Christopher and His Kind

Christopher and His Kind
Christopher Isherwood
Difficulty: Medium
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In 1938, when he was only 34, Christopher Isherwood published his first autobiography, Lions and Shadows, about his schoolboy days at Cambridge with W. H. Auden, Stephen Spender, and other rising literary stars. I think that alone reveals quite a bit about his character, cocky, a little vain (I mean look at that title), writing a personal history before he’s even halfway through his 30s. Or maybe it tells us more about his method. Isherwood was an endlessly attentive and remarkably perceptive observer, and those he observed regularly found their way into his work, albeit by different names. So perhaps it shouldn’t be surprising that someone so young might have so much to say about their life. But trust me, it’s also because he was cocky and vain if his depiction of himself in Christopher and His Kind is anything to go by.

Isherwood didn’t write Christopher and His Kind until his 70s, and it picks up more or less where Lions and Shadows leaves off, documenting his ten year emigration from England to California. In 1929 Isherwood had been living in Germany, enjoying the wild, sexually liberated nightlife he depicted so vividly in Goodbye to Berlin, but the rise of Hitler and the Nazi party forced him and his german boyfriend Heinz Neddermeyer to flee the country. Isherwood then spends the next decade bouncing around Europe, desperately trying to wrest Heinz from the legal clutches of his homeland. Isherwood depicts his journey with the help of his usual perspicacity and detailed journals from the time, writing about his younger self in the third person and giving his story a literary sheen not often associated with autobiography.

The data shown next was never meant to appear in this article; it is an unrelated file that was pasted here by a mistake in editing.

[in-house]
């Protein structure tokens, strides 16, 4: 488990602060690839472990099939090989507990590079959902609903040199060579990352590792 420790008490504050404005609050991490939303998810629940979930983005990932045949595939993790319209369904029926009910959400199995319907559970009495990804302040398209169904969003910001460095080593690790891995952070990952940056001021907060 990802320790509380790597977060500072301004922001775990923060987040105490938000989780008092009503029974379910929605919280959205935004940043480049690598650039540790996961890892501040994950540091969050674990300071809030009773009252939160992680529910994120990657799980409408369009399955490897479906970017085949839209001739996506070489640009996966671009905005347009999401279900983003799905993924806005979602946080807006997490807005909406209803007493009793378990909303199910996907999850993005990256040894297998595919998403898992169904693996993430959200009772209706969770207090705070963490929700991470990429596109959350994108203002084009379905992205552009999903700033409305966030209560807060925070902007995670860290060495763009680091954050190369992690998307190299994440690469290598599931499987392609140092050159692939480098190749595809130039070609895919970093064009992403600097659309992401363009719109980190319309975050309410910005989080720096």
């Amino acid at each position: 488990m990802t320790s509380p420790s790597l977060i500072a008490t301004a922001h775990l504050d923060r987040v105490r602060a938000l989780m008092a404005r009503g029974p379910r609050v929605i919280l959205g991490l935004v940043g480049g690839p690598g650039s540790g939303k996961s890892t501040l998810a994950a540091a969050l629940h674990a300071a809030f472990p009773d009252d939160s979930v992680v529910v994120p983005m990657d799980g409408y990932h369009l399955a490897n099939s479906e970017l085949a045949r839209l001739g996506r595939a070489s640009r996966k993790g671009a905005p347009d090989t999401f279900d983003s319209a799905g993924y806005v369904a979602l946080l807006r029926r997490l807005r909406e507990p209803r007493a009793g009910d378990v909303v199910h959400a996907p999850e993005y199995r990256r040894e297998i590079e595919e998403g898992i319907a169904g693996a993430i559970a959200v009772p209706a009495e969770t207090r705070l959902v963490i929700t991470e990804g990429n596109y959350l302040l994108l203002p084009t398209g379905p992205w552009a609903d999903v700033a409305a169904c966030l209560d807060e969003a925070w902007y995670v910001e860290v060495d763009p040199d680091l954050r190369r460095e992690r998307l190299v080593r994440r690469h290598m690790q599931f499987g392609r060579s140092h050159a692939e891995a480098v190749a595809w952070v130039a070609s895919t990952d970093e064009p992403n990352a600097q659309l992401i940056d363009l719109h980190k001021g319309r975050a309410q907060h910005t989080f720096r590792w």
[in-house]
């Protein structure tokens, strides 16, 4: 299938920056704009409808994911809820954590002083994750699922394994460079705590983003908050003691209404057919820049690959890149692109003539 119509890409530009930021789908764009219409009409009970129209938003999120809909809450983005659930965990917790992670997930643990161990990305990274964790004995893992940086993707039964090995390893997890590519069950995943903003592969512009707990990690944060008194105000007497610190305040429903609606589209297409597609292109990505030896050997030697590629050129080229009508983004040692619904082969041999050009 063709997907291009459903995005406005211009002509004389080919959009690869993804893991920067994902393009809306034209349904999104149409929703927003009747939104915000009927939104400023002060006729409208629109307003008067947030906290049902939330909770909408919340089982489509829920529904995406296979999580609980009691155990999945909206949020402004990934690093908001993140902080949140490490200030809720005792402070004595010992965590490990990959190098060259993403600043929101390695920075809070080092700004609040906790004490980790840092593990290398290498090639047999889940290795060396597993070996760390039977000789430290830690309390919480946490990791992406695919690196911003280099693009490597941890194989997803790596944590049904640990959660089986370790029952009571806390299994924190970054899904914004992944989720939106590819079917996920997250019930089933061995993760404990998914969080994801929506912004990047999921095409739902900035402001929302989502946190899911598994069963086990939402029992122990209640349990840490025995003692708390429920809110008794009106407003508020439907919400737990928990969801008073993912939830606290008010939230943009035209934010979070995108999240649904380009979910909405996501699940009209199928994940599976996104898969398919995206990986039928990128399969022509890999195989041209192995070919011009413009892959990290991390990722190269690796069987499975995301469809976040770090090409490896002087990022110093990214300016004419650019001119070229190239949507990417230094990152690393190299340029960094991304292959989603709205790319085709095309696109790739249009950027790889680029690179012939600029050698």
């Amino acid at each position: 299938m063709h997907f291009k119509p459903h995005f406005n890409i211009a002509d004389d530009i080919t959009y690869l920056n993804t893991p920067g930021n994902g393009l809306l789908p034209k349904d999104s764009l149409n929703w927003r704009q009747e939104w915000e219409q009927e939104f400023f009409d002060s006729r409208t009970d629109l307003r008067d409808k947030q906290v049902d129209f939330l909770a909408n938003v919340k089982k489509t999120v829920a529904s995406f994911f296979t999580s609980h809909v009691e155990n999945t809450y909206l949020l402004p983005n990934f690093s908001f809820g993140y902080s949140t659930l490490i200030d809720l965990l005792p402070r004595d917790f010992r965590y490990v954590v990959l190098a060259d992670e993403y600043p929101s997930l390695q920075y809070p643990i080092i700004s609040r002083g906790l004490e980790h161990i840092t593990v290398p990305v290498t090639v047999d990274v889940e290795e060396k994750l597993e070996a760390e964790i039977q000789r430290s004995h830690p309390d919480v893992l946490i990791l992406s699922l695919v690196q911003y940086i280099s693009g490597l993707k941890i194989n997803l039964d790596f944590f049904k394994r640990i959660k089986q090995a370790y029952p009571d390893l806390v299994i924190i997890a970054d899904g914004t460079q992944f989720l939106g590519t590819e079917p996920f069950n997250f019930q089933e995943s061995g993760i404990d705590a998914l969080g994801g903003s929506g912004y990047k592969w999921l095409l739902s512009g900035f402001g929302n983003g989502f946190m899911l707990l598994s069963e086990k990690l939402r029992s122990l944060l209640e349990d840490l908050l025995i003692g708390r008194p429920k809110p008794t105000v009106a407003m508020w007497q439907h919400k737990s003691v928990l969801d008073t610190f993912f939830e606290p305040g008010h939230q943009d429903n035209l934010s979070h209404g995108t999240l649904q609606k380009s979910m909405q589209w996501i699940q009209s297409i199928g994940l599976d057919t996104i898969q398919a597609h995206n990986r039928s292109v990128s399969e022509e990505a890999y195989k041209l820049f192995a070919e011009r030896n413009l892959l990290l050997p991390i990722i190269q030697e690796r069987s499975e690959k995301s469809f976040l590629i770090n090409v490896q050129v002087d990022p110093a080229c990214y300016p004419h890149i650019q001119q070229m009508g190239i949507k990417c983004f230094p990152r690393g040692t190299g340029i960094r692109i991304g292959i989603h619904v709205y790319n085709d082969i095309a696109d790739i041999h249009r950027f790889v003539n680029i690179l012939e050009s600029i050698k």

The reason I started this post talking about Lions and Shadows is that Isherwood mentions it frequently in Christopher and His Kind, mostly with regret. What he regrets is his thorough erasure of any mention of homosexuality from a book purported to be autobiographical, and that’s part of his motivation to create this newer one. Isherwood’s young Isherwood is quite a character. An absolute diva, but in an endearing way, cocky, vain, and probably a genius. Faultlessly loyal to his friends, adventurous, highly emotional, and very privileged. His travels were exciting and unpredictable, it was rarely clear which exotic location he’d end up at next, and, not already being familiar with his history, I was never sure what the outcome of his odyssey might be. I don’t have much more to say about this one, an author of Isherwood’s caliber simply speaks for himself.

Also, I would like to formally apologize for using the word perspicacity, but it was too good an opportunity to pass up.

Dancer from the Dance

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Dancer from the Dance
Andrew Holleran
Difficulty: Medium
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Dancer from the Dance is one of my favorite novels from what I’ve come to call the “gay halcyon days,” referring to the years between the birth of the modern gay rights movement, with the Stonewall Riots in 1969, and the onset of the AIDS epidemic in the early ‘80s (books in this category are tagged as pre-AIDS on this site). I use this term partially ironically, since that era is revered nowadays for the sexual freedom it offered gay men in big cities despite the suffering experienced by those in rural areas, among countless other serious gay rights issues. Nevertheless it is still a historically significant novel, documenting some important cultural events of the decade including the Everard Baths fire and the Fire Island experience.